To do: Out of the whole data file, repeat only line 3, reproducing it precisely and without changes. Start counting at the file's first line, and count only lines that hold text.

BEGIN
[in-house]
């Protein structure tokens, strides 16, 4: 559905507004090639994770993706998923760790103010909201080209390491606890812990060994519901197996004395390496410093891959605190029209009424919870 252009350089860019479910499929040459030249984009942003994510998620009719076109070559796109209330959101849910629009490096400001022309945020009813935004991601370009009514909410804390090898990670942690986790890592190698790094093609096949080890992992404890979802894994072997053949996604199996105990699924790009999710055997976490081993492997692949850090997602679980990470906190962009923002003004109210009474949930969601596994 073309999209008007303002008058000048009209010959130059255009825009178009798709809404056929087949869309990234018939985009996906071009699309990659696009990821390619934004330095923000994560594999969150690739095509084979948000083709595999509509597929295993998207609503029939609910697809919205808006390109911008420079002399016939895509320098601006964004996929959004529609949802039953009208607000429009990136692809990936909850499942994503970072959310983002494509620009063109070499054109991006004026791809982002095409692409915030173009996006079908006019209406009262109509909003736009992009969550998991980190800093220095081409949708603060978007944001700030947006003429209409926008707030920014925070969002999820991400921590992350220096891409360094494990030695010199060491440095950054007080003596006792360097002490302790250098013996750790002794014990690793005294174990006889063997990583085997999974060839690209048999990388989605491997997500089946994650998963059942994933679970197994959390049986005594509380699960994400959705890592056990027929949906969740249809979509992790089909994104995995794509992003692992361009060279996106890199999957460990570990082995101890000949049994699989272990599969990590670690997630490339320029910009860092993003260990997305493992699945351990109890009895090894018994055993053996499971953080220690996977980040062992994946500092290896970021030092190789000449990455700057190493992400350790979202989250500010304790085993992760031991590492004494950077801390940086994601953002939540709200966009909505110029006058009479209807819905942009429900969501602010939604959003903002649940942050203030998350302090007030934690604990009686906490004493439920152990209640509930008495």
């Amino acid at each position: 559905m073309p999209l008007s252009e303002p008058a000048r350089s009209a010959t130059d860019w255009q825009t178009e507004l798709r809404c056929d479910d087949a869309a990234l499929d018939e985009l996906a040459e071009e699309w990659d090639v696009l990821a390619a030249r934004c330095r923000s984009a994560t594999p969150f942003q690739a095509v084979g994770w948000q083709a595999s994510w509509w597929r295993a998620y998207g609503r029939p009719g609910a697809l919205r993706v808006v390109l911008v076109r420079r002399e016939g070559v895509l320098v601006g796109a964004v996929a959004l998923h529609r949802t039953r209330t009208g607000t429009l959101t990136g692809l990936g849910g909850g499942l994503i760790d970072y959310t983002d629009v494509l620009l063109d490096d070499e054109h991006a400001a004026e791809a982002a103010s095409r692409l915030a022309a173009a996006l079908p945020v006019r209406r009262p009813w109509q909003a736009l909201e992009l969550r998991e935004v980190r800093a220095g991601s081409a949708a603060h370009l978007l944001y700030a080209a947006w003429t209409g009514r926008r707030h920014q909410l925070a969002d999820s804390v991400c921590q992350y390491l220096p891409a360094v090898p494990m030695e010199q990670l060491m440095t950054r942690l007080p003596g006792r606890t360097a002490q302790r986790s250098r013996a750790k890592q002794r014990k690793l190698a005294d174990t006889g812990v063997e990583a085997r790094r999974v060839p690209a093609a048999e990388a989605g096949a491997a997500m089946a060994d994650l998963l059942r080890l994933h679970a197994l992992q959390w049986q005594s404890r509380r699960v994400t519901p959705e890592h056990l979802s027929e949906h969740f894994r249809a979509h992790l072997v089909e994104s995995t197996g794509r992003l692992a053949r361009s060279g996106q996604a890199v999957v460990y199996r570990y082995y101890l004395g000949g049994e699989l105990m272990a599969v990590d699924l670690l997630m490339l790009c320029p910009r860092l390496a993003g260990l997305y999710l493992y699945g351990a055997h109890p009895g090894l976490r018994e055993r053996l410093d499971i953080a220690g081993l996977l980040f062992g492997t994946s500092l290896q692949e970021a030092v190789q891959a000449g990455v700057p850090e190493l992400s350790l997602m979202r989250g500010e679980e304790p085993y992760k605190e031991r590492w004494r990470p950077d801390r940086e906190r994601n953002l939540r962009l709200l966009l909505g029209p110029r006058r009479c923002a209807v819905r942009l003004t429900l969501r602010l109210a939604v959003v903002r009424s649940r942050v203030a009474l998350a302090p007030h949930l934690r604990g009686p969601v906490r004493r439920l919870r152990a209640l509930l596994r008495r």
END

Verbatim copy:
């Amino acid at each position: 559905m073309p999209l008007s252009e303002p008058a000048r350089s009209a010959t130059d860019w255009q825009t178009e507004l798709r809404c056929d479910d087949a869309a990234l499929d018939e985009l996906a040459e071009e699309w990659d090639v696009l990821a390619a030249r934004c330095r923000s984009a994560t594999p969150f942003q690739a095509v084979g994770w948000q083709a595999s994510w509509w597929r295993a998620y998207g609503r029939p009719g609910a697809l919205r993706v808006v390109l911008v076109r420079r002399e016939g070559v895509l320098v601006g796109a964004v996929a959004l998923h529609r949802t039953r209330t009208g607000t429009l959101t990136g692809l990936g849910g909850g499942l994503i760790d970072y959310t983002d629009v494509l620009l063109d490096d070499e054109h991006a400001a004026e791809a982002a103010s095409r692409l915030a022309a173009a996006l079908p945020v006019r209406r009262p009813w109509q909003a736009l909201e992009l969550r998991e935004v980190r800093a220095g991601s081409a949708a603060h370009l978007l944001y700030a080209a947006w003429t209409g009514r926008r707030h920014q909410l925070a969002d999820s804390v991400c921590q992350y390491l220096p891409a360094v090898p494990m030695e010199q990670l060491m440095t950054r942690l007080p003596g006792r606890t360097a002490q302790r986790s250098r013996a750790k890592q002794r014990k690793l190698a005294d174990t006889g812990v063997e990583a085997r790094r999974v060839p690209a093609a048999e990388a989605g096949a491997a997500m089946a060994d994650l998963l059942r080890l994933h679970a197994l992992q959390w049986q005594s404890r509380r699960v994400t519901p959705e890592h056990l979802s027929e949906h969740f894994r249809a979509h992790l072997v089909e994104s995995t197996g794509r992003l692992a053949r361009s060279g996106q996604a890199v999957v460990y199996r570990y082995y101890l004395g000949g049994e699989l105990m272990a599969v990590d699924l670690l997630m490339l790009c320029p910009r860092l390496a993003g260990l997305y999710l493992y699945g351990a055997h109890p009895g090894l976490r018994e055993r053996l410093d499971i953080a220690g081993l996977l980040f062992g492997t994946s500092l290896q692949e970021a030092v190789q891959a000449g990455v700057p850090e190493l992400s350790l997602m979202r989250g500010e679980e304790p085993y992760k605190e031991r590492w004494r990470p950077d801390r940086e906190r994601n953002l939540r962009l709200l966009l909505g029209p110029r006058r009479c923002a209807v819905r942009l003004t429900l969501r602010l109210a939604v959003v903002r009424s649940r942050v203030a009474l998350a302090p007030h949930l934690r604990g009686p969601v906490r004493r439920l919870r152990a209640l509930l596994r008495r």